No Teachers Convention, but Collingswood Schools Will Still Close
The NJEA was forced to put the kibosh on its annual convention due to storm clean-up. Collingswood expects to remain closed as originally planned.
UPDATE: 1:45 p.m. Fri., Nov. 2
Collingswood Public Schools will remain closed Thursday, Nov. 8 and Friday Nov. 9, the district reported in an announcement on its website today.
Citing "our inability to effectively staff our schools next week and out of respect for families who have made other plans for the long weekend," the school district said that it would remain closed as scheduled, barring an order from the office of the governor.
"While we could probably open each of our buildings next week, we would undoubtedly see higher staff and student absences than usual. Given the important task we face in educating all of our students every day, our focus must remain on quality instruction rather than 'putting in time,'" the announcement states.
As adopted by the Collingswood Board of Education every year, the school calendar contains some cushion for weather-related closings: June 21, Feb. 18, April 3 through 5.
It was not immediately known whether school days lost due to Sandy would need to be made up.
Original story below
New Jersey teachers won’t gather in Atlantic City for their annual convention for the first time in 158 years.
The damage and ongoing problems left behind by Post-Tropical Cyclone Sandy forced the New Jersey Education Association (NJEA) to cancel its Nov. 8-9 conference at the shore town.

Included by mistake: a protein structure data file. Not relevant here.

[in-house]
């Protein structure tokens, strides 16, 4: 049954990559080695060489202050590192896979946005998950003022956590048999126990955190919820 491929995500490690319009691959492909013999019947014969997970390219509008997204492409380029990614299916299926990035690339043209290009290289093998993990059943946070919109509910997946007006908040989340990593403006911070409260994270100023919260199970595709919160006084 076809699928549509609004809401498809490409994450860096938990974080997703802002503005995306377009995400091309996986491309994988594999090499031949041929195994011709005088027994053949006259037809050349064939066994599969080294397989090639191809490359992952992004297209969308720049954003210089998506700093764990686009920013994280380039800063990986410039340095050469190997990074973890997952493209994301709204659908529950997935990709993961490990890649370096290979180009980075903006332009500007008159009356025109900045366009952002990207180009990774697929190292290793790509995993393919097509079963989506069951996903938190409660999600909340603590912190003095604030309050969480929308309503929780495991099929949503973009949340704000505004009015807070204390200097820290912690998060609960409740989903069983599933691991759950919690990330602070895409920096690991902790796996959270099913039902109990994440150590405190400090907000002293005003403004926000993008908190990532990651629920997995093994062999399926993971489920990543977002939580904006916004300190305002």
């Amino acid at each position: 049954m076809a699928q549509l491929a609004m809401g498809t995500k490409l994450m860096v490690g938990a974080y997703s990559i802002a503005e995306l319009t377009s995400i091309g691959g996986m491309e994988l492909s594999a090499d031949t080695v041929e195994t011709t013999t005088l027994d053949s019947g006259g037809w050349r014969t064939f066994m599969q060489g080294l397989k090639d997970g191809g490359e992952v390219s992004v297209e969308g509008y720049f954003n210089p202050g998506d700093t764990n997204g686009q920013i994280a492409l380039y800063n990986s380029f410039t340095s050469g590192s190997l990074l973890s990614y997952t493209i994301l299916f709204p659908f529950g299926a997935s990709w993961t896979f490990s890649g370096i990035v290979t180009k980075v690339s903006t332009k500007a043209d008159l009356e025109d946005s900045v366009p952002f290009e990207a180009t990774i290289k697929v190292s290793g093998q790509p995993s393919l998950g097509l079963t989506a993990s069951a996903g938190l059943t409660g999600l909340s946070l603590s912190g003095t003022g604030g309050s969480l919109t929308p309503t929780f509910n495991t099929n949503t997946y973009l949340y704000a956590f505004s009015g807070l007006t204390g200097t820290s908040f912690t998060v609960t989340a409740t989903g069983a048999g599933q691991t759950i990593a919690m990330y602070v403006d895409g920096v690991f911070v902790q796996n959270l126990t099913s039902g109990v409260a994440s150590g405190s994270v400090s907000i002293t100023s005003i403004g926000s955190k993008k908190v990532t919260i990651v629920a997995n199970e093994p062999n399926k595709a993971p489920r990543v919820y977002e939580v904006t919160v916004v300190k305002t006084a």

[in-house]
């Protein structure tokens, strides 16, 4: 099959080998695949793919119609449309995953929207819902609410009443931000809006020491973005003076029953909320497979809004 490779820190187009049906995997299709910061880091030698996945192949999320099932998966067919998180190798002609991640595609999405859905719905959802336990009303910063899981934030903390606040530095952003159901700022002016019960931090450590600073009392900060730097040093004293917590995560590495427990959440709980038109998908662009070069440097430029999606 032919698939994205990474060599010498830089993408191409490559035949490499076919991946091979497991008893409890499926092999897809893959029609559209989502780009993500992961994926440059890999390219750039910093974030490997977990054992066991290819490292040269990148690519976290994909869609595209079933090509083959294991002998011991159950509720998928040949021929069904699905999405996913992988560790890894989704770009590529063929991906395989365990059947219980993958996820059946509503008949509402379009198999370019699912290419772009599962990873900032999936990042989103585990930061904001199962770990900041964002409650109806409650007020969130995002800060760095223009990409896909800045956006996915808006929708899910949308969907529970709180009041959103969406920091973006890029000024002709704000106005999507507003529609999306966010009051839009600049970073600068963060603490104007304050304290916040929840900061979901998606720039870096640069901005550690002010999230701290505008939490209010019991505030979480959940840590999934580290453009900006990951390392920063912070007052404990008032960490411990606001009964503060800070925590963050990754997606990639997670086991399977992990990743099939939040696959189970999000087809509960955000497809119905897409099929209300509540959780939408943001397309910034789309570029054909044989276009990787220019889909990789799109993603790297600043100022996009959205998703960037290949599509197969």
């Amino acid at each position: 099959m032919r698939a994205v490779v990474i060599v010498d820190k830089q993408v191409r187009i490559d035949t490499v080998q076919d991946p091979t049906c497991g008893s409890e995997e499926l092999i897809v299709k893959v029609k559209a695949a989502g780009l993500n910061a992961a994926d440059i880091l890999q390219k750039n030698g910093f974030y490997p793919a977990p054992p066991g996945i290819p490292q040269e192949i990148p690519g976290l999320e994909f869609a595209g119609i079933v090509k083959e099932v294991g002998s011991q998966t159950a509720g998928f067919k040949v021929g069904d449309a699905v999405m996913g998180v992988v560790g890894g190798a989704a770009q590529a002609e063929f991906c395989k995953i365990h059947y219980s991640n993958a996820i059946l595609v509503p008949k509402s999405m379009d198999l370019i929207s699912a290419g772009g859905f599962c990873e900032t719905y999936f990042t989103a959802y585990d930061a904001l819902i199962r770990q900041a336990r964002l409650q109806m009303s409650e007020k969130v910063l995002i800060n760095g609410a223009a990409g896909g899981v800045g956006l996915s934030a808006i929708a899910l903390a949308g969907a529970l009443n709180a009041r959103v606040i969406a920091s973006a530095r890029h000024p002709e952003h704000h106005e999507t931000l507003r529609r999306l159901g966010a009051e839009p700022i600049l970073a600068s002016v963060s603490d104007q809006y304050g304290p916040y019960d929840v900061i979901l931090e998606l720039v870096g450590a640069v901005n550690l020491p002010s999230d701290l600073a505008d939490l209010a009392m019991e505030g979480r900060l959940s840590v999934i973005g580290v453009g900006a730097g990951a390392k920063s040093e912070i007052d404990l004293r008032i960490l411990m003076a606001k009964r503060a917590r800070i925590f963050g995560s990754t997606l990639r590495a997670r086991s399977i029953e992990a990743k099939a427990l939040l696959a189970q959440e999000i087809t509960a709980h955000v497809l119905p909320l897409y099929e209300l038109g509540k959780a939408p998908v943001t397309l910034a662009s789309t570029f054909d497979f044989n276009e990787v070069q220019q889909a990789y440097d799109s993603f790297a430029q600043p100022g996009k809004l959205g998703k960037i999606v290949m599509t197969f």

NJEA said its convention is the largest gathering of its kind worldwide, and the sheer size helped make the final decision to cancel.
“The NJEA Convention is a massive event, involving tens of thousands of people,” NJEA President Barbara Keshishian said in a press release announcing the cancellation.
“We concluded it was simply not advisable to try to have that many people on the roads and using public transportation while so many communities are struggling to restore power and basic services to their residents—including NJEA members.”
The NJEA convention is not only an annual event for teachers, but a two-day break from school for millions of New Jersey students. Sandy shut down state schools for two days this week, and many other districts had to stay closed for longer because of damage to schools and power outages.
Keshishian vowed that NJEA would return next year to Atlantic City, the famed boardwalk of which took a pounding when Sandy made landfall, causing massive flooding and power outages.
In the meantime, Keshishian said, NJEA is exploring ways for its members, leaders and staff to contribute to the city’s cleanup and recovery.
NJEA wants “to assist in helping this historic city rebuild and recover. Accordingly, we have reached out to area officials to ascertain how we may be of the greatest assistance,” Keshishian said.
“People in Atlantic City are hurting, and we genuinely want to help them in whatever ways we can.”
UPDATE: 8:30 p.m. Thu., Nov. 1
It's about 'quality instruction, not putting in days'
At the time of publication, Collingswood Superintendent Scott Oswald had not finalized plans for the district in light of the convention cancellation; typically, schools close for convention days.
Patch received an e-mail from Oswald Thursday evening elaborating on the issues at work in the process.
"Our first step is to determine if we can staff the schools," he wrote. "With only a week lead time, staff have made plans, etc.
There are no contractual issues gumming up the works, Oswald wrote. Instead, administrators are balancing "how successful we will be at staffing the schools" versus "the impact [of] having too many substitutes have on the instructional process," he wrote.
"As you know, education is about quality instruction, not putting in days," Oswald wrote.